Inflation has grown as everything from imports to houses to food has become far less affordable, and consumers have cut back, even shunning beef consumption in favor of cheaper meats—according to the Argentine agriculture ministry, beef sales in Q1 dropped by more than 5%. Economists say it’s going to get worse, with predictions of the inflation level for the year ranging from 30–45%. Wages, of course, have not kept pace, so foreseeing a worsening downturn hardly needs a crystal ball.

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3. High risk. This one’s a bit more complex, coming as it does from a multitude of causes. Argentina has a bit of a bad name in the international community for such actions as its massive default (it’s still negotiating with holdouts who refused to accept a debt restructuring that offered bonds at a 75% discount) and its seizure of Spanish oil company Repsol’s stake in YPF SA, the largest producer of crude oil in the country (it also seized private pension funds and an airline a few years ago).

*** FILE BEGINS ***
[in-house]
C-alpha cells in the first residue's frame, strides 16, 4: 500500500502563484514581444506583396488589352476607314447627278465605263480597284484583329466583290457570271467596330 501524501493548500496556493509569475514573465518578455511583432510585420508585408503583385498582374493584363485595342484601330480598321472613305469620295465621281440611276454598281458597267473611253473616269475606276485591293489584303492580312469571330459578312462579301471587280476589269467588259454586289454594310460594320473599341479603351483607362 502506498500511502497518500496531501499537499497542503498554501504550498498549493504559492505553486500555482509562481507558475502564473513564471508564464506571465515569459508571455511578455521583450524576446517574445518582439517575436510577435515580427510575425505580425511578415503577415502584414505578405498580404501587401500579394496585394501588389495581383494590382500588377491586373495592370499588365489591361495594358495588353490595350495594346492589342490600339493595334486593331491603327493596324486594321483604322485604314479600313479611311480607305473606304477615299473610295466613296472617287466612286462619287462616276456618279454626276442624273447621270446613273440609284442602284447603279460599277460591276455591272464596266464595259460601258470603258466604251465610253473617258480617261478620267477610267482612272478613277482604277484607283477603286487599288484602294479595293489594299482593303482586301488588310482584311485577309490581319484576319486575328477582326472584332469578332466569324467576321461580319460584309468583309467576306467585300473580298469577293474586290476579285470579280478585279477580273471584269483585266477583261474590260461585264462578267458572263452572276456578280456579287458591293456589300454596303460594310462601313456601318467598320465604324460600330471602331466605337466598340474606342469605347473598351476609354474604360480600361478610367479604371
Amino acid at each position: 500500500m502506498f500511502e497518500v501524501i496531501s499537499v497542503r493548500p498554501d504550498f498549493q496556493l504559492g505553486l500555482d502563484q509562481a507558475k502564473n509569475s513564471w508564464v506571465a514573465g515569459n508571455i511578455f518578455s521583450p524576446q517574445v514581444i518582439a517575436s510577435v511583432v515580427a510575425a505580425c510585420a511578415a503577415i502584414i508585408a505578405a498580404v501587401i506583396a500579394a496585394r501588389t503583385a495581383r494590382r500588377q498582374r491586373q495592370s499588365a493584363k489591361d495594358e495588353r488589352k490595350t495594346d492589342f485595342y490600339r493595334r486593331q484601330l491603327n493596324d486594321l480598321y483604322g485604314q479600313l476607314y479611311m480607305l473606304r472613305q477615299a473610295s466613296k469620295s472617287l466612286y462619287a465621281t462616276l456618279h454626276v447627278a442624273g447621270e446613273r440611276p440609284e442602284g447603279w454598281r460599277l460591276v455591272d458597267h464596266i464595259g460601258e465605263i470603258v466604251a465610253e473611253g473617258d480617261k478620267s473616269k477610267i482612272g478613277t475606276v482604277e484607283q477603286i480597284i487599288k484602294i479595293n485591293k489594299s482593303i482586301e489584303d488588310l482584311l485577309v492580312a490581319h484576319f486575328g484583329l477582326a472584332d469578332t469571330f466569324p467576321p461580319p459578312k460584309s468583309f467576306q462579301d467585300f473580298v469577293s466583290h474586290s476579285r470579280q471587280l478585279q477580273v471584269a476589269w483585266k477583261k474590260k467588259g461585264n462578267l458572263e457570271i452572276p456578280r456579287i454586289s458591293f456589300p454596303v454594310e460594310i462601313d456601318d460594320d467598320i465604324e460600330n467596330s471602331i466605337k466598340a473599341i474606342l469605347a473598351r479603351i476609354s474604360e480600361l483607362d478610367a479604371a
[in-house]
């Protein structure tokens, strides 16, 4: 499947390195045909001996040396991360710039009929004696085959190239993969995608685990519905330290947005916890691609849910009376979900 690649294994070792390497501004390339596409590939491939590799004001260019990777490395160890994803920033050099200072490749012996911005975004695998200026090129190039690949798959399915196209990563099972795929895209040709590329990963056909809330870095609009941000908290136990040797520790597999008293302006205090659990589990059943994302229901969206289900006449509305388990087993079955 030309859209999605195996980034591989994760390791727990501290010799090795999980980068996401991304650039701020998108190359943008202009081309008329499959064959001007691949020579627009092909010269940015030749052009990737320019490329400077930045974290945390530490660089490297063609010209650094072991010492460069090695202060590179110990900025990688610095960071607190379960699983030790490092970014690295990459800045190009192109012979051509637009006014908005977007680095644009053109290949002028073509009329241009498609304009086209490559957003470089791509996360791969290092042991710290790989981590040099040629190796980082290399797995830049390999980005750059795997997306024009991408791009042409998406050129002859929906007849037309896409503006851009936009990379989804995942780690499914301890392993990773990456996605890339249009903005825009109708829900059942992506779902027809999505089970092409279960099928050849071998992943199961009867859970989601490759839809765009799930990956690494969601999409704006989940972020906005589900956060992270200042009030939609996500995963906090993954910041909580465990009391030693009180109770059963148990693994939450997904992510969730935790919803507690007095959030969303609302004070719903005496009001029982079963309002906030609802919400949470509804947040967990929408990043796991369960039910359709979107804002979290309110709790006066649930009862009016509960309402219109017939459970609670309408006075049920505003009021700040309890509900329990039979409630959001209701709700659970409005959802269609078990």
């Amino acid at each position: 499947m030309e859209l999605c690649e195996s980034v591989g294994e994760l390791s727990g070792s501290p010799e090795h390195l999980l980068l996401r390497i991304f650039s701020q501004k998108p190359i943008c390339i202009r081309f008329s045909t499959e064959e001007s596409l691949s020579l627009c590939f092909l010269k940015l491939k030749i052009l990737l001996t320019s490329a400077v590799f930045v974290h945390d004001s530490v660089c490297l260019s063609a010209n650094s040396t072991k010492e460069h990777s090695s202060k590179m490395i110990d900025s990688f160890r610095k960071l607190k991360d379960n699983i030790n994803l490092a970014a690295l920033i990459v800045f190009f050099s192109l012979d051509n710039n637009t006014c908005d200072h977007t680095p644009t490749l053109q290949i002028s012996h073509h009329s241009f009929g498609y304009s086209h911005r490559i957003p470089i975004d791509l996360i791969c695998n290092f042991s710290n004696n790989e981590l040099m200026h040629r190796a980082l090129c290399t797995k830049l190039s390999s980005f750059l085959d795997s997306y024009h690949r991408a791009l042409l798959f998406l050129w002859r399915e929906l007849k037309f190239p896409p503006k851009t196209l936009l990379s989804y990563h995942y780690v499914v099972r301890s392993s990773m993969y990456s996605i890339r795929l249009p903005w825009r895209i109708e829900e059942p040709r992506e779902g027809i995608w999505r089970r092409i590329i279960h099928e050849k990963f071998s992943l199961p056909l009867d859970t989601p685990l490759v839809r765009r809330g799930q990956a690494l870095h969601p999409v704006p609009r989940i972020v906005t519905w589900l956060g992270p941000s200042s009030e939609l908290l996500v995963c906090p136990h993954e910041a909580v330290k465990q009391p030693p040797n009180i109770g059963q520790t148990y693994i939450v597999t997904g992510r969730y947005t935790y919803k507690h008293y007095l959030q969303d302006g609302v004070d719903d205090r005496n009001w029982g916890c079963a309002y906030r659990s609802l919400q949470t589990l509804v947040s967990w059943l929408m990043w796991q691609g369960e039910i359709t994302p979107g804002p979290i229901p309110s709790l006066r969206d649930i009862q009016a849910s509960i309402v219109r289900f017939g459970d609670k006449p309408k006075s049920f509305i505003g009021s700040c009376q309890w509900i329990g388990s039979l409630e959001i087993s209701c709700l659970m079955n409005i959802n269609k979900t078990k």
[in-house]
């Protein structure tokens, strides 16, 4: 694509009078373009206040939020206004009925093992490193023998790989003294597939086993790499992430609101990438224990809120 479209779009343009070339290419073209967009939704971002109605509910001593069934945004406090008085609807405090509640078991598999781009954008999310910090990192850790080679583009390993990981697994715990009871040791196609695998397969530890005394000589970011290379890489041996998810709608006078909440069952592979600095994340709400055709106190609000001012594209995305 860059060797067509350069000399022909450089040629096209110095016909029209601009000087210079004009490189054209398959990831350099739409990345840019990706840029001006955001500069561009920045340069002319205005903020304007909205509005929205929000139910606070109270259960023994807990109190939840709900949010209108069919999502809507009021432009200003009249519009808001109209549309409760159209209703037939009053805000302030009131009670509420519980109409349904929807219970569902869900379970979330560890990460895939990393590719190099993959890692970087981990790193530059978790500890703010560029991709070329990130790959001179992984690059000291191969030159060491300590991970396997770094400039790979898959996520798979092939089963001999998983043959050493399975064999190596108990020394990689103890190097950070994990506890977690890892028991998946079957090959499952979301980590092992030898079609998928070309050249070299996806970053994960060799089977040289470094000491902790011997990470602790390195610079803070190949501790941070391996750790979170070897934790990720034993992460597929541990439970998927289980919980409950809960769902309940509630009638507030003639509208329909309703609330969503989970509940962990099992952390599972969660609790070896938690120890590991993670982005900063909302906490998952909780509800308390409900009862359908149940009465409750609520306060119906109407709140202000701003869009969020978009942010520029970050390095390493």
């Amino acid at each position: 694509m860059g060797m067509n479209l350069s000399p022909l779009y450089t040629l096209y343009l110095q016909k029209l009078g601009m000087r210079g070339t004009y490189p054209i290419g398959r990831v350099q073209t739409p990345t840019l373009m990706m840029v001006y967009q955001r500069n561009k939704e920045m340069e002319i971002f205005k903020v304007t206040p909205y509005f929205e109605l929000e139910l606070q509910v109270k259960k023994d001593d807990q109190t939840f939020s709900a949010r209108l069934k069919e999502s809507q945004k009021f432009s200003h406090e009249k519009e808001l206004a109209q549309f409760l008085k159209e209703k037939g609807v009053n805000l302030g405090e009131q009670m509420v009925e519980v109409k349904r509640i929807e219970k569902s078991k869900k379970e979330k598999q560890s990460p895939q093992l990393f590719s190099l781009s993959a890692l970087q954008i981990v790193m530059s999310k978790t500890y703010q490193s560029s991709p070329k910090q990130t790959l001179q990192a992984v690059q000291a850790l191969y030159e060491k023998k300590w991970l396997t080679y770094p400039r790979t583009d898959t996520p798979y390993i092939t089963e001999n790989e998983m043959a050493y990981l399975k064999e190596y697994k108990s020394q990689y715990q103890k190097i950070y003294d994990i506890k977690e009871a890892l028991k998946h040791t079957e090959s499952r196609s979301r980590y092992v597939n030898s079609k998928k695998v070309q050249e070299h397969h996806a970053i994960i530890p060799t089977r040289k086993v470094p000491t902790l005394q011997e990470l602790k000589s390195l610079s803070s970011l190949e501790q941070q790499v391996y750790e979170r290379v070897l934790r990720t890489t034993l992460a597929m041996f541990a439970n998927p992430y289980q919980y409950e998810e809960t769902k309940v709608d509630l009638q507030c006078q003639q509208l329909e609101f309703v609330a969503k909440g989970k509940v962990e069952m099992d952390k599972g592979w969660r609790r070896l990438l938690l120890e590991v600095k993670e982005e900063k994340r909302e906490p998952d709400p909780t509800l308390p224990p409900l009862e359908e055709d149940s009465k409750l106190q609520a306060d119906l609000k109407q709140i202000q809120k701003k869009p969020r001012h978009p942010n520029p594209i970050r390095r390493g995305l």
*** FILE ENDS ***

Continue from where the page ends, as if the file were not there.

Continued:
However, in March, after Argentina finally reached a settlement for $5 billion with Repsol over the YPF seizure and made some progress in discussions with the Paris Club over some $9.7 billion that the country still owes its member nations, it said it had received offers of loans from financial institutions that it declined to name.

Fast forward to the end of May, when Argentina reached an agreement to repay the Paris Club $9.7 billion in full over a 5–7 year period, according to Axel Kicillof, the country’s economy minister. Things are looking rosier, right?